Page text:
I hope you enjoy reading this post and also enjoy Claimed by The Sheikh. Victory and success come in many forms and guises. Sheikh an Hassir has created a sanctuary for endangered animals who now flourish under his care.
Melanie creates an award-winning building to showcase many of their animals to dedicated the world and unite people of differing faiths. Both overcame significant obstacles. Their path is an exciting, fascinating, and rewarding one, and I’m sure yours will be too!
Remember, be kind and keep hope close to your hearts.
I hope you enjoy this excerpt from Claimed by The Sheikh.
“Are you trying to kill her?” Tariq na Hassir, the formidable ruler of the Kingdom of Avana, seized the animal handler’s arm, forcing him to release the rope laced around the baby giraﬀe’s neck.
“She has suﬀered enough trauma.” Tariq dismissed the man with a fierce scowl that struck fear into enemies.
A slither of panic crept into the young man’s hushed apology. “I am sorry your Excellency.”
“Release the others from their cages,” Tariq growled.
The man did not have to be asked twice. He knew from experience that the Sheikh’s retribution for disobedience would be swift and merciless.
“You are safe from harm,” Tariq said softly, stroking the baby giraﬀe’s long neck with a gentleness that belied his strength.
“No one will ever hurt you again, Noor,” he said softly, impulsively naming her as his fingertips swept through the calf ’s fur. He let his long supple fingers linger a moment upon her tail. Thankfully they had saved her in time, he thought as he reached for the reins, clenching his powerful hands around the soft leather.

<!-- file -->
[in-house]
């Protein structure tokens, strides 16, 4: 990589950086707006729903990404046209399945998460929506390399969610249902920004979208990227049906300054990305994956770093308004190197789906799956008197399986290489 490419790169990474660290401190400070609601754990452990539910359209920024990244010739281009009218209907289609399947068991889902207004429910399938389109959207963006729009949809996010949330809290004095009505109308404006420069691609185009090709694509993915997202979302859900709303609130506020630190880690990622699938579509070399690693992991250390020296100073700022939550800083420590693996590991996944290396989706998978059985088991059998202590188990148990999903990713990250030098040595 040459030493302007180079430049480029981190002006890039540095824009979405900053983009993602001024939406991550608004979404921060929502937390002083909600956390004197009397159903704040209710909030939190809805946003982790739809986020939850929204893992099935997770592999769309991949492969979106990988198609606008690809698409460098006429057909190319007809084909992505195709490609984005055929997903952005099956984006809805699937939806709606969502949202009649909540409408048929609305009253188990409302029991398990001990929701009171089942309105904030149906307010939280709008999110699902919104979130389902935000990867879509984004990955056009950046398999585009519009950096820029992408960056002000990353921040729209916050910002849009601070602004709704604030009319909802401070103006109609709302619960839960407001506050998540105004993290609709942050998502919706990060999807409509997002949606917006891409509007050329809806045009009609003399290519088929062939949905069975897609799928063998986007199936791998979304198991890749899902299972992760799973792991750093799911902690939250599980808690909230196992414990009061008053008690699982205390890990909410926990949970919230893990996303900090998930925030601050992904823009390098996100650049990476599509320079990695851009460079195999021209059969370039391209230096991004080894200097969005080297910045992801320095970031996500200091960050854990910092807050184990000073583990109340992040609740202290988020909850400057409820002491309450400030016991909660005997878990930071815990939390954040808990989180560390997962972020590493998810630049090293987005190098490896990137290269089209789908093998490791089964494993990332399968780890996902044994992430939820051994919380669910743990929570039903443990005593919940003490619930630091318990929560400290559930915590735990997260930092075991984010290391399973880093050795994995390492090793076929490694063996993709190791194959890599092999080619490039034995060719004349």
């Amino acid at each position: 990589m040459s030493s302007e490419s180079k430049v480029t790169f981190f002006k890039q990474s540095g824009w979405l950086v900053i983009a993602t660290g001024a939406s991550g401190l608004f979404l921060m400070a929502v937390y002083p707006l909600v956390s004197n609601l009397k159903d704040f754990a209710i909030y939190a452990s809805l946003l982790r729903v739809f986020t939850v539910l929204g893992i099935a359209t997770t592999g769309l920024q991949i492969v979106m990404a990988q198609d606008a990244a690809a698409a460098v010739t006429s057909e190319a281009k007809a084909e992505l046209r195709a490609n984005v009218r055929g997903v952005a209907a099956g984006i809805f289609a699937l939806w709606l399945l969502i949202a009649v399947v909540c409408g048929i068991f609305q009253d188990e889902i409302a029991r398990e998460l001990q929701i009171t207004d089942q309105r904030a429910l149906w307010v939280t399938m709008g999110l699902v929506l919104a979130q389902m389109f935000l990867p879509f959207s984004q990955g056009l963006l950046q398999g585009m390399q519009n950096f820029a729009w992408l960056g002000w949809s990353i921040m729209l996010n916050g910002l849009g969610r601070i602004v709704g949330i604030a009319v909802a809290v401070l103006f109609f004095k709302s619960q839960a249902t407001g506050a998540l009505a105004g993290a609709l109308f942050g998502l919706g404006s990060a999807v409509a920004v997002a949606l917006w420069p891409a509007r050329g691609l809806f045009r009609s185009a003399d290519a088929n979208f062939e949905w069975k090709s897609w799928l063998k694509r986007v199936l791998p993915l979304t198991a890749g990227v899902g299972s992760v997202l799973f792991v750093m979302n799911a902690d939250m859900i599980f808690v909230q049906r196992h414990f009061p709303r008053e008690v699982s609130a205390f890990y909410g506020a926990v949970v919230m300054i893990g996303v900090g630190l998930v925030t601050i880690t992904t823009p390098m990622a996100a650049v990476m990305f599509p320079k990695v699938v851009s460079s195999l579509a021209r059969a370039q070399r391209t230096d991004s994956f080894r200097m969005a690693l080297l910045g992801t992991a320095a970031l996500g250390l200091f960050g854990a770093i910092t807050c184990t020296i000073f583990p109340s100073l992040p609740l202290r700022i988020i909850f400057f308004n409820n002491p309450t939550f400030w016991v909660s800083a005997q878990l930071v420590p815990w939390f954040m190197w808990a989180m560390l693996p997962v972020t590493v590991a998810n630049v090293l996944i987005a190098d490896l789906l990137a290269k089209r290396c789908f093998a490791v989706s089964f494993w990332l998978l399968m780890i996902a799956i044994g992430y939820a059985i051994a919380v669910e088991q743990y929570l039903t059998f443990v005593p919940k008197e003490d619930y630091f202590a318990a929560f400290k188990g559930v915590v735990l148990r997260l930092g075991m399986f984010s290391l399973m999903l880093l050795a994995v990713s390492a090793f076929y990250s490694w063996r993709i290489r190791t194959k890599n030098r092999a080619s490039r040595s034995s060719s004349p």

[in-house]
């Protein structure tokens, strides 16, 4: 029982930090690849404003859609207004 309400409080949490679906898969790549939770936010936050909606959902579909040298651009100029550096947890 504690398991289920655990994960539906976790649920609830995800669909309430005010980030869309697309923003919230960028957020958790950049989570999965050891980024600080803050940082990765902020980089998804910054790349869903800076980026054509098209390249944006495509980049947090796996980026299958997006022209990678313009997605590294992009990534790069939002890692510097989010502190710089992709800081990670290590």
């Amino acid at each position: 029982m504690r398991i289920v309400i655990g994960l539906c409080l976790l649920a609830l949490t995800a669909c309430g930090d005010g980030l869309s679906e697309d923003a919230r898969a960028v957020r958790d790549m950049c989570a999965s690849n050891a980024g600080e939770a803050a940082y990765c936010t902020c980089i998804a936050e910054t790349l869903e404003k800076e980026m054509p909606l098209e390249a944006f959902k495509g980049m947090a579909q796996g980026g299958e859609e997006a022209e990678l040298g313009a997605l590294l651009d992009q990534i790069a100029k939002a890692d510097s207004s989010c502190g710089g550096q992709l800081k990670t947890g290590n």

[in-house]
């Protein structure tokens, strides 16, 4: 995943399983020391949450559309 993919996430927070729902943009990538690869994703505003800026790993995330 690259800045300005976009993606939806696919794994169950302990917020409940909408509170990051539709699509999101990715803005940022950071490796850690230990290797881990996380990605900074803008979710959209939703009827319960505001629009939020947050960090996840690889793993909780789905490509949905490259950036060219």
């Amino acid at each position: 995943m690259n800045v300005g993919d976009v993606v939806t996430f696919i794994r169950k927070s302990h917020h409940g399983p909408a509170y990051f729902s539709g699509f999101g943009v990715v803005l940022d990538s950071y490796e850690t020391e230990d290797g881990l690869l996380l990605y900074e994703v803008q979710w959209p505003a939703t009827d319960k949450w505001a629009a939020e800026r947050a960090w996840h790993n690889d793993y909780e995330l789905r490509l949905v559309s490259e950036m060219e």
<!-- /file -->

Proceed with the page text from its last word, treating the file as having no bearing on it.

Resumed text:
The rage he had first felt on hearing about the ruthless murder of the new born’s mother still roared through him. Had she been executed to pay a tail dowry to the father of some money-mongering bride, he wondered? Or did some heinous person pay thousands of dollars for a wretched fly swatter?
Noor looked up and met Tariq’s dark gaze. In her innocent eyes, he saw her despair, her disillusionment, her disgust with humanity. He recognized her trauma as though it was his own. Because it was.
“Humans,” he said, his voice marinated with contempt. “The people you should be able to trust, the people who say they care, the people whose actions should be driven by love—the majority are driven by nothing but selfishness, deception, and lies.”
Taking a bottle of milk, Tariq placed the teat to Noor’s lips. The calf ’s silky black lashes grazed her cheeks as she gazed down at the foreign object then looked back at Tariq. She stared silently up at him, her eyes moist and bewildered.
Tariq had trained himself to shut down his emotions but that skill suddenly failed him. His chest trembled with suppressed rage knowing the orphaned baby would never again taste her mother’s milk.
“What passes for love among some people is abhorrent,” he said in a low, strained voice. “On behalf of humanity, I apologize.”
The killing of the calf ’s mother and three other rare Kordofan giraﬀes by trophy hunters seeking their tails further motivated the Sheikh’s commitment to transform his anger into action.
“Do you really think you can save her?”
Tariq looked at Anwar, his younger brother by 11 months. His head was slightly bowed but he could see his eyes were fixed in sadness and longing.
Tension ripped down Tariq’s spine. “Our father’s reign of terror and tyranny have robbed Avana of prosperity and peace. I will make it my personal mission to right the injustices of the past. War and hostility must end. And it starts with how we treat those most vulnerable.”
His fingers shook as he gripped the bottle of milk as Noor, at last, began to suckle.
An eerie silence swept across the precipitous landscape of Avana’s Tiwa oasis. Tariq lifted his gaze to the horizon. The only movement visible to his naked eye was the wind etching a delicate furrow as it crawled over the golden dunes.
“Not only will I provide a sanctuary for hunted wildlife and orphans like Noor, but I will liberate God’s most precious creatures from the many closing zoos and other inhumane habitats around the world,” he said as he glanced over at the other animals being unloaded from the custom-built crates.